Whose idea was this “sequester” anyway?
Would you believe Mitch McConnell & John Boehner?
Yeah, but McConnell & the GOP are calling it “the president’s sequester”!
Yes, they are. And they want to deceive you.
In other words, they’re lying.
Kentucky’s senior Republican Senator Mitch McConnell, who is the Senate Minority Leader, along with Speaker of the House of Representatives Ohio Congressman John Boehner have both called the impending drastic across-the-board budget cuts & tax increases as “the president’s sequester.”
However, the idea did NOT originate with President Obama.
For the benefit of those whose (choose any combination of the following):
1.) Memories are short, and/or;
2.) Weren’t paying attention in class and/or;
3.) Believe teevee’s talking heads, and/or;
4.) Believe the GOP.
Give particular attention to the last paragraph in the first story, which states in part that,
“McConnell, the chief Republican architect of the compromise, has been adamant that no tax increases will come out of the joint committee. And he and Boehner have effective control given that they will hand-pick six of the 12 members. That said, the defense lobby — a strong force still among Republicans —will most feel the impact of any sequester, and the industry is already being squeezed by the revised appropriations targets set for 2012 and 2013.”
Finally, I would remind the reader that because the GOP’s radical philosophical ideology of privatizing practically every government service (which places public tax dollars in private pockets – is that anything like “welfare”?) harsh across-the-board budget cuts are precisely what the GOP has begged for from Day One.
Debt ceiling disaster averted, but nobody’s really happy
By: David Rogers
August 2, 2011 11:30 PM EST
Running short of cash, Treasury won an immediate reprieve of $400 billion in new borrowing authority Tuesday with the enactment of a hotly contested debt and deficit-reduction agreement hammered out between Republicans and the White House on Sunday night.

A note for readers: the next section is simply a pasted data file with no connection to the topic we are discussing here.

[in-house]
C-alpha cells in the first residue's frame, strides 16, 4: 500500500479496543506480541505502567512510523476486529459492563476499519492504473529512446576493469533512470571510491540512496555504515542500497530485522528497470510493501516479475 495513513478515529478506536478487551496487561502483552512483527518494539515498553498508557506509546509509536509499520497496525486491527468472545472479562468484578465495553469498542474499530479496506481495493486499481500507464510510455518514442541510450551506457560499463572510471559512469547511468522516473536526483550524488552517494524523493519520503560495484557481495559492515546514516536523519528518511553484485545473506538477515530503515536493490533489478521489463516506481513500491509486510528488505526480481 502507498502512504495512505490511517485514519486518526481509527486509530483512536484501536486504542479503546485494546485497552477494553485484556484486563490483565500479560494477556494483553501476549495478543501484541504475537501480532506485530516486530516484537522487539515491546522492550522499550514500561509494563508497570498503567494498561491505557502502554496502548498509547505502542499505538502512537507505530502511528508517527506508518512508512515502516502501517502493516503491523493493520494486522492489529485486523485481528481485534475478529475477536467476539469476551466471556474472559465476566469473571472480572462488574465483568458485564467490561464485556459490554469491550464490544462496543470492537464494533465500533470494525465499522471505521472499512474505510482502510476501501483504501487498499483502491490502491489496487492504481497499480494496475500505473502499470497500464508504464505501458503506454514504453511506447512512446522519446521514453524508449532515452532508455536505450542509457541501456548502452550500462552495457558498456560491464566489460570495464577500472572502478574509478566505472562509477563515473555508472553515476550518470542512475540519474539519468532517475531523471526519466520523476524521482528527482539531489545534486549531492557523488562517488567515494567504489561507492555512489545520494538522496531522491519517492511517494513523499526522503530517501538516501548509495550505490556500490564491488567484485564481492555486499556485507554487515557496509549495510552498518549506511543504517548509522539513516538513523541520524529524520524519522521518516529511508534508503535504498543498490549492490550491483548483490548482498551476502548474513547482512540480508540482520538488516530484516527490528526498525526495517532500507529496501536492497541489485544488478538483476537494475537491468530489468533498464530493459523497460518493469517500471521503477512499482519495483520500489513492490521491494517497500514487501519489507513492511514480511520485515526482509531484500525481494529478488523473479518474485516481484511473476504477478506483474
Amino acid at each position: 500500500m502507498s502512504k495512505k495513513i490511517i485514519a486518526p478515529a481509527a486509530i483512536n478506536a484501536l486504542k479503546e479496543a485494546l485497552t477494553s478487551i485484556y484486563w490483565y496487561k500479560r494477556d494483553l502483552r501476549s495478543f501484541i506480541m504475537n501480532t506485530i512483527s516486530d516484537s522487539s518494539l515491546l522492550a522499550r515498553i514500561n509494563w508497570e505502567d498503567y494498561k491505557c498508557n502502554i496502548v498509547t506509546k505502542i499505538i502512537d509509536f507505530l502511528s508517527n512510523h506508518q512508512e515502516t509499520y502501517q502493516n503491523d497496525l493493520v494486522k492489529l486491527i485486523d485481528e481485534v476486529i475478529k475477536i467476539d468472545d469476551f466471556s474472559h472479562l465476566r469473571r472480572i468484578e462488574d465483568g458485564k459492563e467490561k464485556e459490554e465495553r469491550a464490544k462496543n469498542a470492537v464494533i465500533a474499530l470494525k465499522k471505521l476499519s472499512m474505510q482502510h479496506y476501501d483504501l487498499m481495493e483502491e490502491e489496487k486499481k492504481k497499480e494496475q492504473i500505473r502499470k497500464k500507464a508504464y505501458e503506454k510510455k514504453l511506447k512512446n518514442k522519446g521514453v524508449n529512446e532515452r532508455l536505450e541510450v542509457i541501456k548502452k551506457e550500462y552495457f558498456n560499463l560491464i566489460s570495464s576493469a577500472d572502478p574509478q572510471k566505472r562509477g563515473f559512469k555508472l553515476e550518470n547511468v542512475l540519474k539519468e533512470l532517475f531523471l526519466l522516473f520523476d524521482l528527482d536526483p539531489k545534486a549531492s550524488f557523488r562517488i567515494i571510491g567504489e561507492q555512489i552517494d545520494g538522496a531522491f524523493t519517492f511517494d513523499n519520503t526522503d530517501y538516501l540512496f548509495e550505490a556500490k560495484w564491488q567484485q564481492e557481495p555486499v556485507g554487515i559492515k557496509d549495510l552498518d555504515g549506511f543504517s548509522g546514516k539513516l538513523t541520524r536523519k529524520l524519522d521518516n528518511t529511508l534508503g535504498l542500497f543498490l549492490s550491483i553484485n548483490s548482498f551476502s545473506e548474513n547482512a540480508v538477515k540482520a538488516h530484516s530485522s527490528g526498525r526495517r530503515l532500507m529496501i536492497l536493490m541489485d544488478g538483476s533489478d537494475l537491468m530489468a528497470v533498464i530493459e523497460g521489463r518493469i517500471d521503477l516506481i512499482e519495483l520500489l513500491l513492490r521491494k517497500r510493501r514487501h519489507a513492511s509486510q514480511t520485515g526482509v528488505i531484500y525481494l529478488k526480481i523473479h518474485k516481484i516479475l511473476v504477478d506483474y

President Barack Obama, not hiding his frustration, quickly signed the measure sent to him by Congress after a final 74-26 Senate roll call, capping an unprecedented hard-edged political struggle that had pushed the nation to the brink of default.
Indeed, the stakes were far larger than with the April shutdown fight, and more than any single event this year, the debt battle captured all the power — and critics would say extreme risk-taking — of the anti-government backlash that fueled the GOP’s gains in the 2010 elections.
The timing makes it a gamble too with the faltering recovery. Most of the promised $2.1 trillion in deficit reduction will take place in the out years, but discretionary spending will continue to fall in 2012 and the same Congressional Budget Office — which scored the cuts — will soon issue its August economic update, which could show slower growth.
House Speaker John Boehner has argued the opposite: More aggressively addressing deficits “will in fact provide more confidence for employers in America, the people we expect to reinvest in our economy and create jobs.” But a sell-off Tuesday on Wall Street sent the Dow down 265 points, reflecting growing pessimism about the economic outlook. And as lawmakers left for the summer recess, Democrats vowed to turn the agenda more toward job creation when they return.
“We crossed a bridge,” said House Minority Leader Nancy Pelosi (D-Calif.) “Enough talk about the debt. We have to talk about jobs.”
Obama signaled as much in a Rose Garden appearance after the Senate vote. Extending his 2-percentage-point cut in payroll taxes remains a priority and the appropriations bargain, Read the rest of this entry »